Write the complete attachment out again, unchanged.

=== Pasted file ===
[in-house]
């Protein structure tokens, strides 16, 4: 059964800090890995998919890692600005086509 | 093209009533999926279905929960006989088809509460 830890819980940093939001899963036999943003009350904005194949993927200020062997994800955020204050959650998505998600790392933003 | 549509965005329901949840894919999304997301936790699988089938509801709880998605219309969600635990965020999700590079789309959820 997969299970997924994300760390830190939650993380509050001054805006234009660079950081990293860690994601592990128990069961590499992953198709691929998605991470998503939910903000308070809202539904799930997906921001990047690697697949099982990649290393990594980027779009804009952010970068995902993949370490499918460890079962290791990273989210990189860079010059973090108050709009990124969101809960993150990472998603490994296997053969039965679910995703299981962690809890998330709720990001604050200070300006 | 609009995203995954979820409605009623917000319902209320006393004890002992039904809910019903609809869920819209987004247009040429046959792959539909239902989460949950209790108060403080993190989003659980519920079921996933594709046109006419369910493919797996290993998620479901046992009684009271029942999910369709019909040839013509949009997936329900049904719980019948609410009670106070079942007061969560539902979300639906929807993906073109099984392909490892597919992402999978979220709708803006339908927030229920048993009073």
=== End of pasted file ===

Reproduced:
[in-house]
């Protein structure tokens, strides 16, 4: 059964800090890995998919890692600005086509 | 093209009533999926279905929960006989088809509460 830890819980940093939001899963036999943003009350904005194949993927200020062997994800955020204050959650998505998600790392933003 | 549509965005329901949840894919999304997301936790699988089938509801709880998605219309969600635990965020999700590079789309959820 997969299970997924994300760390830190939650993380509050001054805006234009660079950081990293860690994601592990128990069961590499992953198709691929998605991470998503939910903000308070809202539904799930997906921001990047690697697949099982990649290393990594980027779009804009952010970068995902993949370490499918460890079962290791990273989210990189860079010059973090108050709009990124969101809960993150990472998603490994296997053969039965679910995703299981962690809890998330709720990001604050200070300006 | 609009995203995954979820409605009623917000319902209320006393004890002992039904809910019903609809869920819209987004247009040429046959792959539909239902989460949950209790108060403080993190989003659980519920079921996933594709046109006419369910493919797996290993998620479901046992009684009271029942999910369709019909040839013509949009997936329900049904719980019948609410009670106070079942007061969560539902979300639906929807993906073109099984392909490892597919992402999978979220709708803006339908927030229920048993009073």